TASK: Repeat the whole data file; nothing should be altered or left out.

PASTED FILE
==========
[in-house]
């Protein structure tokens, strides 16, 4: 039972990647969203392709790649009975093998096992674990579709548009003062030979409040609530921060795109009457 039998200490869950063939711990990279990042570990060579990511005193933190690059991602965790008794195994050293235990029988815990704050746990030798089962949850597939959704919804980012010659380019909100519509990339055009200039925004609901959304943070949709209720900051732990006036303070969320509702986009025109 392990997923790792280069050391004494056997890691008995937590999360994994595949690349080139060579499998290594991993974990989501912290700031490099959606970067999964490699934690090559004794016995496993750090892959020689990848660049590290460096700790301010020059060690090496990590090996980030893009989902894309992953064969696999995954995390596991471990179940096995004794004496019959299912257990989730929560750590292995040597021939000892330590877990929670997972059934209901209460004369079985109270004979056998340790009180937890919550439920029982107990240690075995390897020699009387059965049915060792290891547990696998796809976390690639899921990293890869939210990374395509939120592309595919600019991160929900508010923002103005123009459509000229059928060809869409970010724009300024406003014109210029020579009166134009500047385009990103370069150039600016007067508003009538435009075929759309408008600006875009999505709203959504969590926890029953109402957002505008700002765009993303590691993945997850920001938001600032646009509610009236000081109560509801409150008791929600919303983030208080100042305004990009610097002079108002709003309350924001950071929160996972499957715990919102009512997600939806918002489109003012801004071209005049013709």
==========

[in-house]
């Protein structure tokens, strides 16, 4: 039972990647969203392709790649009975093998096992674990579709548009003062030979409040609530921060795109009457 039998200490869950063939711990990279990042570990060579990511005193933190690059991602965790008794195994050293235990029988815990704050746990030798089962949850597939959704919804980012010659380019909100519509990339055009200039925004609901959304943070949709209720900051732990006036303070969320509702986009025109 392990997923790792280069050391004494056997890691008995937590999360994994595949690349080139060579499998290594991993974990989501912290700031490099959606970067999964490699934690090559004794016995496993750090892959020689990848660049590290460096700790301010020059060690090496990590090996980030893009989902894309992953064969696999995954995390596991471990179940096995004794004496019959299912257990989730929560750590292995040597021939000892330590877990929670997972059934209901209460004369079985109270004979056998340790009180937890919550439920029982107990240690075995390897020699009387059965049915060792290891547990696998796809976390690639899921990293890869939210990374395509939120592309595919600019991160929900508010923002103005123009459509000229059928060809869409970010724009300024406003014109210029020579009166134009500047385009990103370069150039600016007067508003009538435009075929759309408008600006875009999505709203959504969590926890029953109402957002505008700002765009993303590691993945997850920001938001600032646009509610009236000081109560509801409150008791929600919303983030208080100042305004990009610097002079108002709003309350924001950071929160996972499957715990919102009512997600939806918002489109003012801004071209005049013709």